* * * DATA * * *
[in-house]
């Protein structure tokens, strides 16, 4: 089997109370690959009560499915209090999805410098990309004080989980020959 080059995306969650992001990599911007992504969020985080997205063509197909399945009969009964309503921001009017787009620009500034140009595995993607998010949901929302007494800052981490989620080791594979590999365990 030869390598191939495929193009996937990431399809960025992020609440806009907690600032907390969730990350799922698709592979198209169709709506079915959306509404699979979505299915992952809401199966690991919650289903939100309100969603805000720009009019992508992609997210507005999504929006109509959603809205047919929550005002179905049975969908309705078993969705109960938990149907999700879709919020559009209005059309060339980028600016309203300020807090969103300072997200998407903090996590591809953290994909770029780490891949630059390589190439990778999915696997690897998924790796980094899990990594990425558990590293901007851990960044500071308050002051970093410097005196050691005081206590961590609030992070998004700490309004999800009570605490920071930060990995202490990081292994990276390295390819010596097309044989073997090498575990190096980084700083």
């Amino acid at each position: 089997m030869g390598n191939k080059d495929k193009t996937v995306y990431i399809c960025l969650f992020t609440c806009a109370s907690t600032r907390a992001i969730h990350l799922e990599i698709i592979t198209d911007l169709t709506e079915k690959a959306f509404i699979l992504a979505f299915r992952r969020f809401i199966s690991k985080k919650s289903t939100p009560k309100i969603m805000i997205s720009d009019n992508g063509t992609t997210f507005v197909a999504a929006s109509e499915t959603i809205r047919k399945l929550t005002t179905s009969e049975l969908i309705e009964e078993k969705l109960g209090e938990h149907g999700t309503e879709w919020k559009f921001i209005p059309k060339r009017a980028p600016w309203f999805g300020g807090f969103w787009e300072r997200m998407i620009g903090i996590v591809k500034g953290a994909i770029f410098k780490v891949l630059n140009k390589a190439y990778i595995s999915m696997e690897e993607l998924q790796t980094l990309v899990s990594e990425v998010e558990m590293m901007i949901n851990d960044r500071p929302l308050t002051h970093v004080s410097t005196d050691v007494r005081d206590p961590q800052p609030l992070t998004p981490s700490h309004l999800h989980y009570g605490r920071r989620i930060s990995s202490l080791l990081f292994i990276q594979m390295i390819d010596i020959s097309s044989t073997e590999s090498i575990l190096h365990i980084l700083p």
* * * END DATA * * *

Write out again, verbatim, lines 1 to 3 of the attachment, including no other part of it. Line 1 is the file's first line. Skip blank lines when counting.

[in-house]
């Protein structure tokens, strides 16, 4: 089997109370690959009560499915209090999805410098990309004080989980020959 080059995306969650992001990599911007992504969020985080997205063509197909399945009969009964309503921001009017787009620009500034140009595995993607998010949901929302007494800052981490989620080791594979590999365990 030869390598191939495929193009996937990431399809960025992020609440806009907690600032907390969730990350799922698709592979198209169709709506079915959306509404699979979505299915992952809401199966690991919650289903939100309100969603805000720009009019992508992609997210507005999504929006109509959603809205047919929550005002179905049975969908309705078993969705109960938990149907999700879709919020559009209005059309060339980028600016309203300020807090969103300072997200998407903090996590591809953290994909770029780490891949630059390589190439990778999915696997690897998924790796980094899990990594990425558990590293901007851990960044500071308050002051970093410097005196050691005081206590961590609030992070998004700490309004999800009570605490920071930060990995202490990081292994990276390295390819010596097309044989073997090498575990190096980084700083």
């Amino acid at each position: 089997m030869g390598n191939k080059d495929k193009t996937v995306y990431i399809c960025l969650f992020t609440c806009a109370s907690t600032r907390a992001i969730h990350l799922e990599i698709i592979t198209d911007l169709t709506e079915k690959a959306f509404i699979l992504a979505f299915r992952r969020f809401i199966s690991k985080k919650s289903t939100p009560k309100i969603m805000i997205s720009d009019n992508g063509t992609t997210f507005v197909a999504a929006s109509e499915t959603i809205r047919k399945l929550t005002t179905s009969e049975l969908i309705e009964e078993k969705l109960g209090e938990h149907g999700t309503e879709w919020k559009f921001i209005p059309k060339r009017a980028p600016w309203f999805g300020g807090f969103w787009e300072r997200m998407i620009g903090i996590v591809k500034g953290a994909i770029f410098k780490v891949l630059n140009k390589a190439y990778i595995s999915m696997e690897e993607l998924q790796t980094l990309v899990s990594e990425v998010e558990m590293m901007i949901n851990d960044r500071p929302l308050t002051h970093v004080s410097t005196d050691v007494r005081d206590p961590q800052p609030l992070t998004p981490s700490h309004l999800h989980y009570g605490r920071r989620i930060s990995s202490l080791l990081f292994i990276q594979m390295i390819d010596i020959s097309s044989t073997e590999s090498i575990l190096h365990i980084l700083p």